Francis Godolphin Bond, 1765-1839
served with Bligh in the Royal Navy

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Two ships exchanging broadsides drawn by Francis Godolphin Bond on the bottom of the back page of a March, 1794 letter written while commanding the ship Prompte as a Lieutenant. The letter is a request for a promotion, see how it was done in the Royal Navy in 1794. This is the only drawing by Bond we have in our collection. Paper and postage was expensive, so expensive that, as you will see when we upload them, the paper was sometimes written on twice, in two directions, to save paper and postage.

Copyright © 2008, Alison Pryce, all rights reserved.

Francis Godolphin Bond, what a name. You would think his parents were Miami Dolphin fans, or had a premonition he would go with the dolphins. A proper precurser of the more modern James, he performed many impossible feats during his time with the Royal Navy, including some time serving with his uncle Captain Bligh.

My wife, Alison Pryce, a descendant of Francis Godolphin Bond, has a collection of letters written by Francis Godolphin Bond AND written by people writing to him. Also the original commission of Francis Goldophin Bond in 1782. We have about 80 letters, written during Francis's service with the Royal Navy. Preserved carefully for over 200 years, Alison has scanned these documents, and we are now publishing them on Sailing Texas in pdf format. As you read about the service of Francis Godolphin Bond, and we update this page, you will see many links in the allow you to view the actual document in very good resolution. By using the Adobe Acrobat Reader, you can magnify the image and examine the penmanship closely. More to come, last update 2/5/08.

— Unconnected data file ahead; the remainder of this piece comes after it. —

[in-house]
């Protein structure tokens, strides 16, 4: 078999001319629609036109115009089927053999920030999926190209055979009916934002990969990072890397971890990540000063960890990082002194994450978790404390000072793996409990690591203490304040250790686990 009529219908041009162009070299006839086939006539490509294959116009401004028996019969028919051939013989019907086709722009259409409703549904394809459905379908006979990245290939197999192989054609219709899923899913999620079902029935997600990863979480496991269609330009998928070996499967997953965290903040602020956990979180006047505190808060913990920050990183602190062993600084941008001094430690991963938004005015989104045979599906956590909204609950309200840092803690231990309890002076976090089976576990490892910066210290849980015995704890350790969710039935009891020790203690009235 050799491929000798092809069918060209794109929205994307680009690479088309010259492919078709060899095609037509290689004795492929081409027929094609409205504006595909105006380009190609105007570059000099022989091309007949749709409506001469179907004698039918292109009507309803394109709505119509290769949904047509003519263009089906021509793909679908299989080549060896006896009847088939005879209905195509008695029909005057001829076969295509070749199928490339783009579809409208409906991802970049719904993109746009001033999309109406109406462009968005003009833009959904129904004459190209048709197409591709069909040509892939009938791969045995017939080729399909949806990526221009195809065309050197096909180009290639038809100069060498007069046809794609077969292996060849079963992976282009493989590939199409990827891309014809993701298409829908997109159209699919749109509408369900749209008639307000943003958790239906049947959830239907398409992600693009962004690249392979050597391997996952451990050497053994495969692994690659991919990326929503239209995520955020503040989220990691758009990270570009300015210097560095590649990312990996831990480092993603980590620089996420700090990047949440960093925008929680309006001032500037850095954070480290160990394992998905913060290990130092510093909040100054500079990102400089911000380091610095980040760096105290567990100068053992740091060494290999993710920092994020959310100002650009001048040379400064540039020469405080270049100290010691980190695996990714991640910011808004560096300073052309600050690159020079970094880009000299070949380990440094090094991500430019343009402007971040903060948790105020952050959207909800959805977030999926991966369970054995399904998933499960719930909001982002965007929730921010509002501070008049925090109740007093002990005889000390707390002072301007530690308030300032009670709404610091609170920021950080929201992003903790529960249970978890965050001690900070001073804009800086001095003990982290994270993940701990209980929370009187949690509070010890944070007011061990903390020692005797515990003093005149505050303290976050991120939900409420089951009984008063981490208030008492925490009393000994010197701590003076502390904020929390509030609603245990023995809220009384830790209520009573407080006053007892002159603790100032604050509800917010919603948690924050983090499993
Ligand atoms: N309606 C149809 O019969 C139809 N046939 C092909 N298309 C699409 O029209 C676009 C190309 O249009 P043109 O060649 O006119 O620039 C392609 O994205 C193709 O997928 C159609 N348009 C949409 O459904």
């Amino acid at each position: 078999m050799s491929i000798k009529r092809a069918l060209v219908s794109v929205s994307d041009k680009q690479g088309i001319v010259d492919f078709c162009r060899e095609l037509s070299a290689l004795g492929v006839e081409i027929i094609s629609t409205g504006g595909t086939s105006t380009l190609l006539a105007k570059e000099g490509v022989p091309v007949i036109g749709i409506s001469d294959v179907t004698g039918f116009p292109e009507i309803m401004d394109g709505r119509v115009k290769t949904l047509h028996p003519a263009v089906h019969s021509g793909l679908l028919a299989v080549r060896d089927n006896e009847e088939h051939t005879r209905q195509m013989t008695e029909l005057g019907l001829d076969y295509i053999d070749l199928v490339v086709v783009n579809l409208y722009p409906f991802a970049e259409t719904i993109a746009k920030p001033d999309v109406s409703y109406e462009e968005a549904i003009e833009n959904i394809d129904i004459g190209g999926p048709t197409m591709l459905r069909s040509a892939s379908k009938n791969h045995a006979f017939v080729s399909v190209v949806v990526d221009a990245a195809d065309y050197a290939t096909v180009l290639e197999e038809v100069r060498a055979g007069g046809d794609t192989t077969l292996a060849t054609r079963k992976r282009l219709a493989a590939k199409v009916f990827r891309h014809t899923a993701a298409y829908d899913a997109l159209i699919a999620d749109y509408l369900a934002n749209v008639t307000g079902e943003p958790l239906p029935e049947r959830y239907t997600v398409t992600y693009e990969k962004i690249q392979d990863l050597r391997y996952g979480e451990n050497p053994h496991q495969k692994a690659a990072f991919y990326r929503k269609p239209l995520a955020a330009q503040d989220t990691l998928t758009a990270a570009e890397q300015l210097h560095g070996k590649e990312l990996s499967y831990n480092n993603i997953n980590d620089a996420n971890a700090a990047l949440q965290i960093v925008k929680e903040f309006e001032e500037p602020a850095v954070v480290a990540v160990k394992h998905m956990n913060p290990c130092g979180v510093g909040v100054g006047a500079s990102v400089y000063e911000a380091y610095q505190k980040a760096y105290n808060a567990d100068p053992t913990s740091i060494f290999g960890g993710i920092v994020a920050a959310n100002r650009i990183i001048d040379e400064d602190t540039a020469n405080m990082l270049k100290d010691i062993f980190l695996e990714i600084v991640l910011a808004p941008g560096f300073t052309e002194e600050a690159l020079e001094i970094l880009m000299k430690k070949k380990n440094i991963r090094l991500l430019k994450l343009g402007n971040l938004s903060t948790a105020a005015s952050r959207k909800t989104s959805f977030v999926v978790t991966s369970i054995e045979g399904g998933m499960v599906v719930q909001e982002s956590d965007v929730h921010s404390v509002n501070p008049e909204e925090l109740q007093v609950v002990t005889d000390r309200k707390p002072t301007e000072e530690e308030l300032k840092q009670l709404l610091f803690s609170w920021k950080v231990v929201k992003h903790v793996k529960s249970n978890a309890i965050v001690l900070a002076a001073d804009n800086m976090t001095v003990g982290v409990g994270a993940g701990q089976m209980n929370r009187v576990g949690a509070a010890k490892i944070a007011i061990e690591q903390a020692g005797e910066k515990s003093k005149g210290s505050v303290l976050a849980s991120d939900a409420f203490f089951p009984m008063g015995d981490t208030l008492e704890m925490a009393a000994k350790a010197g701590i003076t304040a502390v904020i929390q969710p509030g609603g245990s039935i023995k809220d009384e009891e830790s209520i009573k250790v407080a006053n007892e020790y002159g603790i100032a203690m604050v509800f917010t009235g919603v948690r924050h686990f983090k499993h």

Bond received his commission as a Lieutenant in May of 1782. This is a very interesting document, remember this was in 1782, 300 years after the invention of the printing press. On careful examination, by comparing identical letters at various places in the commission, you can see they are not exactly the same, so it does appear that this commission was penned by hand, by a scribe with very very good penmanship. To check yourself, just click on the picture and download the pdf file which you can magnify with the Adobe Reader.

Click for large pdf version